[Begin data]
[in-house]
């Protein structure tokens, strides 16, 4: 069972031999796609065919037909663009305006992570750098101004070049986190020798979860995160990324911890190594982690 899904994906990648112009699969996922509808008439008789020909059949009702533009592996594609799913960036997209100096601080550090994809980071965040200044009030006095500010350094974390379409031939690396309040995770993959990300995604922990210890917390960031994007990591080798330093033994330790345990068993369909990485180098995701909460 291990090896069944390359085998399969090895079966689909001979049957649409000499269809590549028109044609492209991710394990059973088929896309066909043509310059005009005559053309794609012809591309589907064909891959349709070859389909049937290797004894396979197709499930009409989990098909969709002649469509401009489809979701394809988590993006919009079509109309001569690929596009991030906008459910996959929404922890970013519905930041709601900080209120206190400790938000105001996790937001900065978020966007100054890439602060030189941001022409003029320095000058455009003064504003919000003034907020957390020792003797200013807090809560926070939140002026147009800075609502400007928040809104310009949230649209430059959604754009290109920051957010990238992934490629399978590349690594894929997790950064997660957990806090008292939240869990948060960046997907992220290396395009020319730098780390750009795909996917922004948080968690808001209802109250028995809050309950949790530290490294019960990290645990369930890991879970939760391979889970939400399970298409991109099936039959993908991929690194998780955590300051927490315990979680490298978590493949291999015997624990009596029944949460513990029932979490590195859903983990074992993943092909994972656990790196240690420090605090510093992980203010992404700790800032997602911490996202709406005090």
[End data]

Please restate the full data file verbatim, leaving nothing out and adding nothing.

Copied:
[in-house]
């Protein structure tokens, strides 16, 4: 069972031999796609065919037909663009305006992570750098101004070049986190020798979860995160990324911890190594982690 899904994906990648112009699969996922509808008439008789020909059949009702533009592996594609799913960036997209100096601080550090994809980071965040200044009030006095500010350094974390379409031939690396309040995770993959990300995604922990210890917390960031994007990591080798330093033994330790345990068993369909990485180098995701909460 291990090896069944390359085998399969090895079966689909001979049957649409000499269809590549028109044609492209991710394990059973088929896309066909043509310059005009005559053309794609012809591309589907064909891959349709070859389909049937290797004894396979197709499930009409989990098909969709002649469509401009489809979701394809988590993006919009079509109309001569690929596009991030906008459910996959929404922890970013519905930041709601900080209120206190400790938000105001996790937001900065978020966007100054890439602060030189941001022409003029320095000058455009003064504003919000003034907020957390020792003797200013807090809560926070939140002026147009800075609502400007928040809104310009949230649209430059959604754009290109920051957010990238992934490629399978590349690594894929997790950064997660957990806090008292939240869990948060960046997907992220290396395009020319730098780390750009795909996917922004948080968690808001209802109250028995809050309950949790530290490294019960990290645990369930890991879970939760391979889970939400399970298409991109099936039959993908991929690194998780955590300051927490315990979680490298978590493949291999015997624990009596029944949460513990029932979490590195859903983990074992993943092909994972656990790196240690420090605090510093992980203010992404700790800032997602911490996202709406005090």